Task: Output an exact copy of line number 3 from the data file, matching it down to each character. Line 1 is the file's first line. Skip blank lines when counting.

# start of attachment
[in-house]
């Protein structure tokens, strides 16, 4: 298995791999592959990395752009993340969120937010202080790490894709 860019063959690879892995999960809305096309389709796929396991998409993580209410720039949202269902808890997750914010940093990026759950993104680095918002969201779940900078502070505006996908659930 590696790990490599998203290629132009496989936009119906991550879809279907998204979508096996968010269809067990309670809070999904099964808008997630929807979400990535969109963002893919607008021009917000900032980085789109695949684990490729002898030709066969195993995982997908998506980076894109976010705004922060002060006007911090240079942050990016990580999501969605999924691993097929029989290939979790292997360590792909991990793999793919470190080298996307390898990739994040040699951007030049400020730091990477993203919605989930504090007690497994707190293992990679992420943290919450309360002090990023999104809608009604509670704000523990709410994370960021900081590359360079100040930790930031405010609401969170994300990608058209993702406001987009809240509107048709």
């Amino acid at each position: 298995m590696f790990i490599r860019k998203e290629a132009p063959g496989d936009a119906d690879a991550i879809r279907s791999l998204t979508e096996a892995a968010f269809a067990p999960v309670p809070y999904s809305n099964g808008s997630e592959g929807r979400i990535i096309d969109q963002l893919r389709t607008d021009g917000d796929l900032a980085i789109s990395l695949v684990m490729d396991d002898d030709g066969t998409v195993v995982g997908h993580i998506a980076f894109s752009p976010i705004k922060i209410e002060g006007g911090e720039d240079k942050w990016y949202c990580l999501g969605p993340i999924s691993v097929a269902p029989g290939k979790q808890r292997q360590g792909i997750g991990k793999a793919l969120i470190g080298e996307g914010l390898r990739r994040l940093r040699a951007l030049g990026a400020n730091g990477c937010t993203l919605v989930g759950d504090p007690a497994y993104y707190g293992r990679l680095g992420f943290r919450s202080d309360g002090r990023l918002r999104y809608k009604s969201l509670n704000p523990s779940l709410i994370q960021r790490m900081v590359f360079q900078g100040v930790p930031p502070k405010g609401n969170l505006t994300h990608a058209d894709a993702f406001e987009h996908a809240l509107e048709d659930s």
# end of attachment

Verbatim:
């Amino acid at each position: 298995m590696f790990i490599r860019k998203e290629a132009p063959g496989d936009a119906d690879a991550i879809r279907s791999l998204t979508e096996a892995a968010f269809a067990p999960v309670p809070y999904s809305n099964g808008s997630e592959g929807r979400i990535i096309d969109q963002l893919r389709t607008d021009g917000d796929l900032a980085i789109s990395l695949v684990m490729d396991d002898d030709g066969t998409v195993v995982g997908h993580i998506a980076f894109s752009p976010i705004k922060i209410e002060g006007g911090e720039d240079k942050w990016y949202c990580l999501g969605p993340i999924s691993v097929a269902p029989g290939k979790q808890r292997q360590g792909i997750g991990k793999a793919l969120i470190g080298e996307g914010l390898r990739r994040l940093r040699a951007l030049g990026a400020n730091g990477c937010t993203l919605v989930g759950d504090p007690a497994y993104y707190g293992r990679l680095g992420f943290r919450s202080d309360g002090r990023l918002r999104y809608k009604s969201l509670n704000p523990s779940l709410i994370q960021r790490m900081v590359f360079q900078g100040v930790p930031p502070k405010g609401n969170l505006t994300h990608a058209d894709a993702f406001e987009h996908a809240l509107e048709d659930s």